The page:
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What Makes a Food a Superfood?

These days our supermarkets shelves are literally awash with an almost infinite variety of food products that are marketed as superfoods. But what exactly are superfoods and what makes a food a superfood? Time to find out!

What Makes a Food a Superfood?

Superfoods are pure, ancient foods, created by the force of nature. They are found in some of the finest, most remote and untouched corners of our planet, where they have been harnessed by indigenous cultures for thousands of years. Superfoods are by definition low in calories and rich in beneficial nutrients, making them an excellent choice for those wishing to pursue a healthy lifestyle. There is however, no legal definition of superfoods, which can lead to significant confusion. To help you identify superfoods the next time you go shopping, we’ve compiled a list of typical characteristics that most superfoods have in common and for why a food is recognised as a superfood.

A high density of nutrients

Superfoods contain a higher density of valuable nutrients (such as vitamins, minerals and antioxidants) than standard food.

A greater diversity of nutrients

Superfoods also tend to contain a greater diversity of vitamins, minerals and other nutrients than regular foods. Take organic Incan berries for example - this super berry from Peru contains a huge array of vitamins (including vitamin’s A, C, B1, B2, B6 and B12), minerals (such as phosphorous), nearly twice as much fibre as dates and significantly more than blueberries, raisins or apricots, as well as an impressive 16% vegetable protein.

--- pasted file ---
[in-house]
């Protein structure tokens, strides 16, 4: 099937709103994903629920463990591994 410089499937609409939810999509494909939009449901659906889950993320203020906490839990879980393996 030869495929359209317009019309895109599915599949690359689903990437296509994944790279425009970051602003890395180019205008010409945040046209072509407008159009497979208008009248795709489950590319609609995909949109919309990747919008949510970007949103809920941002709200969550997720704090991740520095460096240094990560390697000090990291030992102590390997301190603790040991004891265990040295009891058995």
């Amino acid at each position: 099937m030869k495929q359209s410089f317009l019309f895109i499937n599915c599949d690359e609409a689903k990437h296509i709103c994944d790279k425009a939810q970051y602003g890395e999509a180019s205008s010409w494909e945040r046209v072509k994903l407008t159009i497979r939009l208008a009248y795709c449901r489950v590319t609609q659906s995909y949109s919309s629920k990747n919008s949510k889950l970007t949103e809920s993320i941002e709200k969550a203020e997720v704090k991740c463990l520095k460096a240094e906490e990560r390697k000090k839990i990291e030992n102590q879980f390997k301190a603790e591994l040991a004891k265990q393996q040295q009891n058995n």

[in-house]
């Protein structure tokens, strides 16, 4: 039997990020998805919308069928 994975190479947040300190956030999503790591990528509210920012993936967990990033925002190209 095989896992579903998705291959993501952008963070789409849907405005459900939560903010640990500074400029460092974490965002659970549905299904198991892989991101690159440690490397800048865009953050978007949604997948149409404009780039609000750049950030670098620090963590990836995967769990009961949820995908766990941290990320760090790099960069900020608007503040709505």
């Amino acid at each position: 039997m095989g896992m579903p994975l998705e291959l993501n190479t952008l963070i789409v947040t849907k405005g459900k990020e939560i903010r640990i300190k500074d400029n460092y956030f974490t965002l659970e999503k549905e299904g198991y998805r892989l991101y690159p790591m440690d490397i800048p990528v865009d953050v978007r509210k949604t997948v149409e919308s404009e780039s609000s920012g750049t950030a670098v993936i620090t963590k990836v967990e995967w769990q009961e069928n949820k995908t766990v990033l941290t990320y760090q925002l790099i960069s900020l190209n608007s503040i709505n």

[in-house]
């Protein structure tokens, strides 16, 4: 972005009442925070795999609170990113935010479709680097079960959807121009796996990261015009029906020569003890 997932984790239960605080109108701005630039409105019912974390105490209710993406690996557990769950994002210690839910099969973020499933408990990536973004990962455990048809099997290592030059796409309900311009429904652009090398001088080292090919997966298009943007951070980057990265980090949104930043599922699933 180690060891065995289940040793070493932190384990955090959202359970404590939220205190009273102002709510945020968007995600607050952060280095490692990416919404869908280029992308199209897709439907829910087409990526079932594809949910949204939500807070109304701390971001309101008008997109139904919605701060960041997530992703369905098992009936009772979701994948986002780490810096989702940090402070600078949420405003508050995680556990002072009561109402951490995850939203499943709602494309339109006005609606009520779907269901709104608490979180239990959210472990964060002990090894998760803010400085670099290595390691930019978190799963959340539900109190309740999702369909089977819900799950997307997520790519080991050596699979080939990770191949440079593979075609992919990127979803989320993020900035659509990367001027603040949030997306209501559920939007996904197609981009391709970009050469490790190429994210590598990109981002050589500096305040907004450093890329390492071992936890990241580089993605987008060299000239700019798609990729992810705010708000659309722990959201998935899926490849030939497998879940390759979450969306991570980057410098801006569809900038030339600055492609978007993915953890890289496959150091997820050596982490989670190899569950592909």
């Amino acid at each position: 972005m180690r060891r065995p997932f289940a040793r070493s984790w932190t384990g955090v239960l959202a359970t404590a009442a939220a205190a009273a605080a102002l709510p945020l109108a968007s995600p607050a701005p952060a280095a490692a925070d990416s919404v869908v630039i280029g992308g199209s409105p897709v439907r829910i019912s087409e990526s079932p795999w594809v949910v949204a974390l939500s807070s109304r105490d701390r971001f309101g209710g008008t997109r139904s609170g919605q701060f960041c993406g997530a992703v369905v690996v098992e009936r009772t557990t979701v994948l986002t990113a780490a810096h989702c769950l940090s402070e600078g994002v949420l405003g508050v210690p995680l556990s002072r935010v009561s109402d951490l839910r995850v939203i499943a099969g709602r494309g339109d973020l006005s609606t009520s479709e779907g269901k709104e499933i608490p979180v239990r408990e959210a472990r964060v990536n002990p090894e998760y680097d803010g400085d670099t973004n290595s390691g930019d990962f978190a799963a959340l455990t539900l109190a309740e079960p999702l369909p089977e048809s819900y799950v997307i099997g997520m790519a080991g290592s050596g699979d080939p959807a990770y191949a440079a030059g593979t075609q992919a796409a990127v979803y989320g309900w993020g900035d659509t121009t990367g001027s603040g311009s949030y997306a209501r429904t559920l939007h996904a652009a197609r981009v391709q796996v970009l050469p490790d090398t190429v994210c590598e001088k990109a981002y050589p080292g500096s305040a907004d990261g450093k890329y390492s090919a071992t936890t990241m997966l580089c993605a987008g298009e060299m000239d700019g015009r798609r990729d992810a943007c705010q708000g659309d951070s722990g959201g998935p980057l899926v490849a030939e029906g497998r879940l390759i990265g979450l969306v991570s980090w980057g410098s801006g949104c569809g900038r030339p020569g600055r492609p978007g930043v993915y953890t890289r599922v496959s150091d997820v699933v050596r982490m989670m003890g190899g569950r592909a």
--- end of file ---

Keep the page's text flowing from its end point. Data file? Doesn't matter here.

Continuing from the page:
A rich source of phytonutrients

Superfoods are often excellent sources of phytonutrients - natural chemicals that are found in plants such as:

  • Carotenoids
  • Ellagic acid
  • Flavonoids
  • Resveratrol
  • Glucosinolates
  • Phytoestrogens

Free from harmful toxins

As a rule, superfoods should be clean, hormone, chemical and pesticide free foods that contain absolutely no artificial additives.

As superfoods are so packed with natural nutrients and free from damaging additives, they not only boast a more intense flavour, they’re also an incredibly useful addition to a vegetarian, vegan or rawfood diet.

Superfoods are often broken down into the following key categories:

Raw cacao products

Such as versatile raw organic cacao powder, raw organic cacao beans, raw organic cacao nibs, raw organic cacao butter and raw organic cacao liquor.

Sea algae and vegetables

This powerful category of superfood includes potent supergreens such as organic spirulina powder and organic chlorella powder.

Dried Roots, Grasses and Vegetables

For example, organic wheatgrass powder and organic maca powder.

Dried Berries and Fruit

Such as vibrant organic goji berries and sweet, organic mulberries.

Vegetable Fats

Includes exotic superfoods like aromatic coconut oil and cold-pressed extra virgin olive oil

Nuts and Seeds

Incorporates crunchy nuts such as organic almonds and organic cashew nuts as well as nutritious seeds such as organic shelled hemp seeds and organic chia seeds

Bee Products

Such as bee pollen, raw honey and bee propolis

Medicinal Mushrooms & Super Herbs

This special category of superfoods includes mushroom extracts such as organic chaga, reishi and maitake mushroom extract and herbs such as Brazilian ginseng powder and organic guarana powder

Superfood supplements

This incorporates a selection of vitamins, minerals and unique supplements such as omega-3, protein powders and probiotics

Superfood snacks

These days there is also a wholesome range of superfood snacks available at most good superfood stores. These tempting snacks, such as raw chocolate and kale chips, are made from organic superfood (and often rawfood) ingredients and are simply ideal for on the go.